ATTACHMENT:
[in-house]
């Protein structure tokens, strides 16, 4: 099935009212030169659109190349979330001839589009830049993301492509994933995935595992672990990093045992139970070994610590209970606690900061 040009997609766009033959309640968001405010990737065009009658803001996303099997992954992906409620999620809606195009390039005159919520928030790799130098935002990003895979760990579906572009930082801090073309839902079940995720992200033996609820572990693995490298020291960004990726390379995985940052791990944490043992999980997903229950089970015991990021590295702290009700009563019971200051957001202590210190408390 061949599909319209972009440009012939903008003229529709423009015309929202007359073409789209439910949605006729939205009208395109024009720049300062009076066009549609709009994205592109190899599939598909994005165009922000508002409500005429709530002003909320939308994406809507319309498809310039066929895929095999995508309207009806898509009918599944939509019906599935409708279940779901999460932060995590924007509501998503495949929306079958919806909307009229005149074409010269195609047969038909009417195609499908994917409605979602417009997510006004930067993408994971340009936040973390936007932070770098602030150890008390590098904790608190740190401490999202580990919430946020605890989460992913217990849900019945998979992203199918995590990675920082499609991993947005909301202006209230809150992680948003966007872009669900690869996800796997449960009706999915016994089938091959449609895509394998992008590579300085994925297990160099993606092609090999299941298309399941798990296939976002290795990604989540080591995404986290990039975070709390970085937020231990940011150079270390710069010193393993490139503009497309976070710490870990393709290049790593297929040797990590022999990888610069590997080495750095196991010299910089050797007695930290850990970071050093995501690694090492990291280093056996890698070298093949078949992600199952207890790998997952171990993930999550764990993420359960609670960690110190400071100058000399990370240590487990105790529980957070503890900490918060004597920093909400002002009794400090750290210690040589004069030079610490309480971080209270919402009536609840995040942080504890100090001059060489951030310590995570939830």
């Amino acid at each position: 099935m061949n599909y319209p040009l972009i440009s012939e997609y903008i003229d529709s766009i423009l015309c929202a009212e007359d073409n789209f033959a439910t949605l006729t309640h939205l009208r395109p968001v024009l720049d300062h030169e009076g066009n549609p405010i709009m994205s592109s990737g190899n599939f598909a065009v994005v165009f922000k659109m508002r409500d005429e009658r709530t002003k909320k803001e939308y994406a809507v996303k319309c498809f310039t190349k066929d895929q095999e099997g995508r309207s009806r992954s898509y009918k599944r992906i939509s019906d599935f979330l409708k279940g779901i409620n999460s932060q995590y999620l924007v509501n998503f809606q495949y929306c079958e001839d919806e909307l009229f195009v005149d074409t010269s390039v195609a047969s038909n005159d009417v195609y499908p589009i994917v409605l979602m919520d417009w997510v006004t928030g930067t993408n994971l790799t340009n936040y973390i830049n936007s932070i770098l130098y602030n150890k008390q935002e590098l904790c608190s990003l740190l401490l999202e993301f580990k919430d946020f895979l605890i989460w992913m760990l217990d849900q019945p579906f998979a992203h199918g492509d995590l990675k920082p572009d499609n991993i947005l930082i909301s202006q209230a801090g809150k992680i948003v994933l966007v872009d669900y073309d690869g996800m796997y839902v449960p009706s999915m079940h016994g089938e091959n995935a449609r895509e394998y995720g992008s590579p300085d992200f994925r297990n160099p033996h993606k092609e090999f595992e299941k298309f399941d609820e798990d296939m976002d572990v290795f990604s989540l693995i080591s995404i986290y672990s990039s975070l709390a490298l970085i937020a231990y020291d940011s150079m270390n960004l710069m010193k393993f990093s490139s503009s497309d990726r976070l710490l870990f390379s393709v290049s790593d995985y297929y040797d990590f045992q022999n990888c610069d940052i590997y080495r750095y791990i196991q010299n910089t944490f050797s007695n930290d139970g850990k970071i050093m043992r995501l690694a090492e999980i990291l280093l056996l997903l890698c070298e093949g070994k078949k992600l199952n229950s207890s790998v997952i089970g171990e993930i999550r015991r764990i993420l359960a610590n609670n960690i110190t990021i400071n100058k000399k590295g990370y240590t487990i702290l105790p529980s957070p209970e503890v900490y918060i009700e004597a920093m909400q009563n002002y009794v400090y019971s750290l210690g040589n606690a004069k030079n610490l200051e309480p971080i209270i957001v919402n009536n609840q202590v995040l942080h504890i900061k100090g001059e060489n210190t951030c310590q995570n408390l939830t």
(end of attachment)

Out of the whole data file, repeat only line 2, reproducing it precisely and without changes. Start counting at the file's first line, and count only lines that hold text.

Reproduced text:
């Protein structure tokens, strides 16, 4: 099935009212030169659109190349979330001839589009830049993301492509994933995935595992672990990093045992139970070994610590209970606690900061 040009997609766009033959309640968001405010990737065009009658803001996303099997992954992906409620999620809606195009390039005159919520928030790799130098935002990003895979760990579906572009930082801090073309839902079940995720992200033996609820572990693995490298020291960004990726390379995985940052791990944490043992999980997903229950089970015991990021590295702290009700009563019971200051957001202590210190408390 061949599909319209972009440009012939903008003229529709423009015309929202007359073409789209439910949605006729939205009208395109024009720049300062009076066009549609709009994205592109190899599939598909994005165009922000508002409500005429709530002003909320939308994406809507319309498809310039066929895929095999995508309207009806898509009918599944939509019906599935409708279940779901999460932060995590924007509501998503495949929306079958919806909307009229005149074409010269195609047969038909009417195609499908994917409605979602417009997510006004930067993408994971340009936040973390936007932070770098602030150890008390590098904790608190740190401490999202580990919430946020605890989460992913217990849900019945998979992203199918995590990675920082499609991993947005909301202006209230809150992680948003966007872009669900690869996800796997449960009706999915016994089938091959449609895509394998992008590579300085994925297990160099993606092609090999299941298309399941798990296939976002290795990604989540080591995404986290990039975070709390970085937020231990940011150079270390710069010193393993490139503009497309976070710490870990393709290049790593297929040797990590022999990888610069590997080495750095196991010299910089050797007695930290850990970071050093995501690694090492990291280093056996890698070298093949078949992600199952207890790998997952171990993930999550764990993420359960609670960690110190400071100058000399990370240590487990105790529980957070503890900490918060004597920093909400002002009794400090750290210690040589004069030079610490309480971080209270919402009536609840995040942080504890100090001059060489951030310590995570939830």